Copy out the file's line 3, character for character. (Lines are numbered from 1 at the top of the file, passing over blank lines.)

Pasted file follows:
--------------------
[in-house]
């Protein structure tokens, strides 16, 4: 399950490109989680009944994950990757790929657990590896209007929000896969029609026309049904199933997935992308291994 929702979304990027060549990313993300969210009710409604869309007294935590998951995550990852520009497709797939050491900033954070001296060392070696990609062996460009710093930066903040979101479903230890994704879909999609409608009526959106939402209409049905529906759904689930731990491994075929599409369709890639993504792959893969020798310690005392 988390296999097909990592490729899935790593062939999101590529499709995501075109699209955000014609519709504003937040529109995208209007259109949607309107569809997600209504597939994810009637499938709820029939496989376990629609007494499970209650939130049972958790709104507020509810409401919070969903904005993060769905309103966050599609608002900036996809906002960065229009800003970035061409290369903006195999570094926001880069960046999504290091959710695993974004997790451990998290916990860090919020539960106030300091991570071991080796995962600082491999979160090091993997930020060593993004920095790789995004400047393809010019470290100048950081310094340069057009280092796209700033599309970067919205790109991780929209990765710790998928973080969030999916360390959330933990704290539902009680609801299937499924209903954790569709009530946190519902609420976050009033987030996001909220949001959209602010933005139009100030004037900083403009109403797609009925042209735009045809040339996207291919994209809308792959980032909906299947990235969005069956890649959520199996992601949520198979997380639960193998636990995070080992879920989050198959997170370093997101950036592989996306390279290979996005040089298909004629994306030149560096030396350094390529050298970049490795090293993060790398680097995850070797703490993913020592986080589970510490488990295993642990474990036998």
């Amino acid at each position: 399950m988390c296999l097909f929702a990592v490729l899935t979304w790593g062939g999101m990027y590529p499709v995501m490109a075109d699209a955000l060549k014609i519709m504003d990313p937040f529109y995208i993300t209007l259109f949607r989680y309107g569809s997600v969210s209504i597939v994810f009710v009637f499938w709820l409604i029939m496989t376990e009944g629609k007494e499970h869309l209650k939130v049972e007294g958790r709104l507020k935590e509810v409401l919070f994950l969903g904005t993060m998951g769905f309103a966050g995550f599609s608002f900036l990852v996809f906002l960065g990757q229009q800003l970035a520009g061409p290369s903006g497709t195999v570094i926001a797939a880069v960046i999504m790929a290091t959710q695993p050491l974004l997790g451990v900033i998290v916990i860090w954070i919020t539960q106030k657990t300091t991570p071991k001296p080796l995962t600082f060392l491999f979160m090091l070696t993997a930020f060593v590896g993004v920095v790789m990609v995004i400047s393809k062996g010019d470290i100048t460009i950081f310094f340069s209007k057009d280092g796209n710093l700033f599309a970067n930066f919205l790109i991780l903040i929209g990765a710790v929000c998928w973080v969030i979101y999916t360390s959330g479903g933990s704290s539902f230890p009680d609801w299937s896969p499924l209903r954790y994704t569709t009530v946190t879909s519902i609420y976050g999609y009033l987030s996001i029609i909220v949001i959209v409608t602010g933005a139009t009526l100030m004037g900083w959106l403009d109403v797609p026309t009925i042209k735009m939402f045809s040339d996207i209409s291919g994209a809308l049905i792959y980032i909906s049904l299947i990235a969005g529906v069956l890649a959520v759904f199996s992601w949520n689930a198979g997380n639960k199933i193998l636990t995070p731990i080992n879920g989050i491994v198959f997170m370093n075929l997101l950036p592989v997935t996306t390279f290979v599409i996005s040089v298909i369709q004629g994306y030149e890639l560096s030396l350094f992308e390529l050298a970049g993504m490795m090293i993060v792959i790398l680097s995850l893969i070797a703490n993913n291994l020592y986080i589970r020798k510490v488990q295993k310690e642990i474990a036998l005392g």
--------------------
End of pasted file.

């Amino acid at each position: 399950m988390c296999l097909f929702a990592v490729l899935t979304w790593g062939g999101m990027y590529p499709v995501m490109a075109d699209a955000l060549k014609i519709m504003d990313p937040f529109y995208i993300t209007l259109f949607r989680y309107g569809s997600v969210s209504i597939v994810f009710v009637f499938w709820l409604i029939m496989t376990e009944g629609k007494e499970h869309l209650k939130v049972e007294g958790r709104l507020k935590e509810v409401l919070f994950l969903g904005t993060m998951g769905f309103a966050g995550f599609s608002f900036l990852v996809f906002l960065g990757q229009q800003l970035a520009g061409p290369s903006g497709t195999v570094i926001a797939a880069v960046i999504m790929a290091t959710q695993p050491l974004l997790g451990v900033i998290v916990i860090w954070i919020t539960q106030k657990t300091t991570p071991k001296p080796l995962t600082f060392l491999f979160m090091l070696t993997a930020f060593v590896g993004v920095v790789m990609v995004i400047s393809k062996g010019d470290i100048t460009i950081f310094f340069s209007k057009d280092g796209n710093l700033f599309a970067n930066f919205l790109i991780l903040i929209g990765a710790v929000c998928w973080v969030i979101y999916t360390s959330g479903g933990s704290s539902f230890p009680d609801w299937s896969p499924l209903r954790y994704t569709t009530v946190t879909s519902i609420y976050g999609y009033l987030s996001i029609i909220v949001i959209v409608t602010g933005a139009t009526l100030m004037g900083w959106l403009d109403v797609p026309t009925i042209k735009m939402f045809s040339d996207i209409s291919g994209a809308l049905i792959y980032i909906s049904l299947i990235a969005g529906v069956l890649a959520v759904f199996s992601w949520n689930a198979g997380n639960k199933i193998l636990t995070p731990i080992n879920g989050i491994v198959f997170m370093n075929l997101l950036p592989v997935t996306t390279f290979v599409i996005s040089v298909i369709q004629g994306y030149e890639l560096s030396l350094f992308e390529l050298a970049g993504m490795m090293i993060v792959i790398l680097s995850l893969i070797a703490n993913n291994l020592y986080i589970r020798k510490v488990q295993k310690e642990i474990a036998l005392g």